# Sanity Checking By Extrapolation

Last week, I started discussing this code fragment, which purported to compute the sum of a sequence of floating-point numbers:

doublesum(double* begin, double* end) { doubleresult = 0; double* p = begin; while(p != end) { result += *p; ++p; } returnresult; }

I observed that by stepping manually through the code, it was easy to see that the code worked correctly if the sequence had no elements at all, or had one element; but that it was less obvious how to deal with the general case in which the sequence might have any number of elements.

It is tempting to dismiss this problem as trivial, and argue that one should simply be able to construct a bunch of test cases and be done with it. However, it may not be easy to determine what the correct results are from this function.

For example, consider a C++ implementation that is capable of recognizing that the variable `result`

is used only within a loop. Such an implementation might decide to put `result`

in a hardware register rather than storing it in memory. What if that hardware register has more precision than a normal `double`

variable? In that case, this function might return a result that is more accurate than the test cases that a naïve test-case generator might produce. When you are inspecting test results, how can you distinguish between such an optimization and an outright bug?

Of course you might try test cases with a variety of values in the input, and verify that changing a single input value changes the result by approximately the same amount. However, in a case such as this one, in which there is not always guaranteed to be a single correct answer, it can often be useful to supplement your testing by trying to verify that the code is doing what you think it is doing.

Last week, I showed that the code works correctly when `begin`

is equal to `end`

or when `begin+1`

is equal to `end`

. What if we generalize this notion by saying that `begin+n`

is equal to `end`

for various values of `n`

? Then we have shown that the code works correctly for `n=0`

or `n=1`

; our task is to remove that limitation.

We can approach this task in several ways. The most informal, which nevertheless is often surprisingly effective, is to verify that our code works for several values of `n`

, and then wave our hands around and say something like: "Well, we know it works for `n=0`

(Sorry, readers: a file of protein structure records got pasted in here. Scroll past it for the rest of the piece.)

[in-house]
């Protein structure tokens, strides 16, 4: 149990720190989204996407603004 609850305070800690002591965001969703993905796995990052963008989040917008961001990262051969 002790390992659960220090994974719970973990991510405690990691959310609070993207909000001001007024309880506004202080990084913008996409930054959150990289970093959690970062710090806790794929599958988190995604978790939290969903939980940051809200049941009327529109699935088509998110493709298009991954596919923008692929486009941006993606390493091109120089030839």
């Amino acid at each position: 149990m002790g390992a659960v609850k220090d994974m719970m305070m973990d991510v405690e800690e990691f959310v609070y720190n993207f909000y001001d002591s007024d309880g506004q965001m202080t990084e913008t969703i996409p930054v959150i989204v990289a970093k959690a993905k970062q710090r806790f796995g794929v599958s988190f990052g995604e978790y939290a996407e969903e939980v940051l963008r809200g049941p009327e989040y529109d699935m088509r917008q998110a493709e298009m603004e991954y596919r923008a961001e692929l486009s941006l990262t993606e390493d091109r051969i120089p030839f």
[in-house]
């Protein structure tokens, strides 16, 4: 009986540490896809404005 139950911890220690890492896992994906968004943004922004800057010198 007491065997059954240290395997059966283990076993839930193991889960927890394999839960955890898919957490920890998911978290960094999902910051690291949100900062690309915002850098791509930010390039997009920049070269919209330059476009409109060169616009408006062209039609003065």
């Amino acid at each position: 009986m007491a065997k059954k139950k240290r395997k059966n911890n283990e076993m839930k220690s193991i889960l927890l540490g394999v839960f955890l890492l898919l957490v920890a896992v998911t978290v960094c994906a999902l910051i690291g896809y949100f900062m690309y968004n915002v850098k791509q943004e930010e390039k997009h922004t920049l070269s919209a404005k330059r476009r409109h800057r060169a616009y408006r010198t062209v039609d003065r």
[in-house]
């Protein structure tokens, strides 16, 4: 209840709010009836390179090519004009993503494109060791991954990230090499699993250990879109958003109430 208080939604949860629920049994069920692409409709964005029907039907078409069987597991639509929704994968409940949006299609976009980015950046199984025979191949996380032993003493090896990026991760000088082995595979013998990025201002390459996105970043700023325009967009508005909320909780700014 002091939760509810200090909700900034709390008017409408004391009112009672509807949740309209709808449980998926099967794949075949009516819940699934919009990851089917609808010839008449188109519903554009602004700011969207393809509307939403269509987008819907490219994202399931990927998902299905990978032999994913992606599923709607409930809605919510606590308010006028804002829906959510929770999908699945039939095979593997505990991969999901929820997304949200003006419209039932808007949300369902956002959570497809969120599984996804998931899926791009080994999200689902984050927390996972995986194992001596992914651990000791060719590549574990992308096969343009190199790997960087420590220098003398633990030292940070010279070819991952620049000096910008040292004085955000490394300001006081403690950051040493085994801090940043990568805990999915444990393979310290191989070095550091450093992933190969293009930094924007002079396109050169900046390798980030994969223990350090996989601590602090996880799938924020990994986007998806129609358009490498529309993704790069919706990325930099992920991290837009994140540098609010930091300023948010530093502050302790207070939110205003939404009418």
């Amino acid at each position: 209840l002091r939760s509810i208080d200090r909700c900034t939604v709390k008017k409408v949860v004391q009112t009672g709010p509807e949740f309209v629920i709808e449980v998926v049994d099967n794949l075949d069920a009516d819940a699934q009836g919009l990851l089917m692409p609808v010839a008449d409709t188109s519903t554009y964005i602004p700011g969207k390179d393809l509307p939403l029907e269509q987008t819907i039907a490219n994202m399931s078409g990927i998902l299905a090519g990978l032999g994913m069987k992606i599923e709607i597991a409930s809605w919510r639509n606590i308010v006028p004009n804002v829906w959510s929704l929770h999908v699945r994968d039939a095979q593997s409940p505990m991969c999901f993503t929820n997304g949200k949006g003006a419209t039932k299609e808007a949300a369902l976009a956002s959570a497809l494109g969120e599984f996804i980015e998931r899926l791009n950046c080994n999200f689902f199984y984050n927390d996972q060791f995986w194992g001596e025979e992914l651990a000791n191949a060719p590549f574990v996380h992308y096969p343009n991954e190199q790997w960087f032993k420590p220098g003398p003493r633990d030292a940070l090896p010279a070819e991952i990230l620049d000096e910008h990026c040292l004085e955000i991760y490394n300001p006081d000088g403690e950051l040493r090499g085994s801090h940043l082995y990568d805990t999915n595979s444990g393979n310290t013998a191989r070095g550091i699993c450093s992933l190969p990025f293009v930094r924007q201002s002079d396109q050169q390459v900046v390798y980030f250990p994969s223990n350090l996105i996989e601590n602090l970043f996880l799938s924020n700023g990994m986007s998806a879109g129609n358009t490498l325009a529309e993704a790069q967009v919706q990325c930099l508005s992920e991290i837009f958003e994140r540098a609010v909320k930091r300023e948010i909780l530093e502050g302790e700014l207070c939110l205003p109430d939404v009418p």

and `n=1`

, and we've also tested it for `n=42`

. Nothing in the code depends on the specific value of `n`

, so we have every reason to believe that it works for all `n`

."

Described in this way, the mental process seems absurdly sloppy. Nevertheless, there is an important truth behind it: If the code works for `n=0`

, and increasing the value of `n`

doesn't do anything to break the code, then the code works for all `n`

. We can make this argument slightly less informal by assuming that the code works for `n=0`

and `n=1`

, but doesn't work for `n=k`

. If there is more than one value of `n`

for which the code fails, let's assume that `k`

is the smallest such value. In other words, for all `n`

such that `0<=n<k`

, the code works; but with `n=k`

, it fails.

In order for this state of affairs to be possible, there must be something special about `k`

. In particular, increasing the value of `n`

by one doesn't break the code for any `n<k-1`

, but when `n=k-1`

, something about that particular value causes the code to break. In order for that to happen, the code has to contain some kind of knowledge, perhaps implicitly, about the value of `k`

, and the location of that knowledge in the code ought to show up in a careful inspection.

Here is a still less informal way of describing this way of thinking:

Suppose that we know that our function works when `begin+n`

is equal to `end`

for some specific value of `n`

. If the code truly does not depend on the value of `n`

, then we ought to be able to use the fact that it works when `begin+n`

is equal to end to prove that it also works when `begin+n+1`

is equal to `end`

. In other words, we should be able to extrapolate from our knowledge of the code's correctness when `begin+n`

is equal to `end`

to other values of `n`

. If we can do that, then we should be able to prove that the code works in all cases.

There are two important techniques that can help verify the correctness of programs of this sort. The first one is an induction proof, which many readers probably studied in high school or college and then promptly forgot. We shall discuss induction proofs next week. After that, we will finally be in a position to understand loop invariants, which we shall discuss the week after next.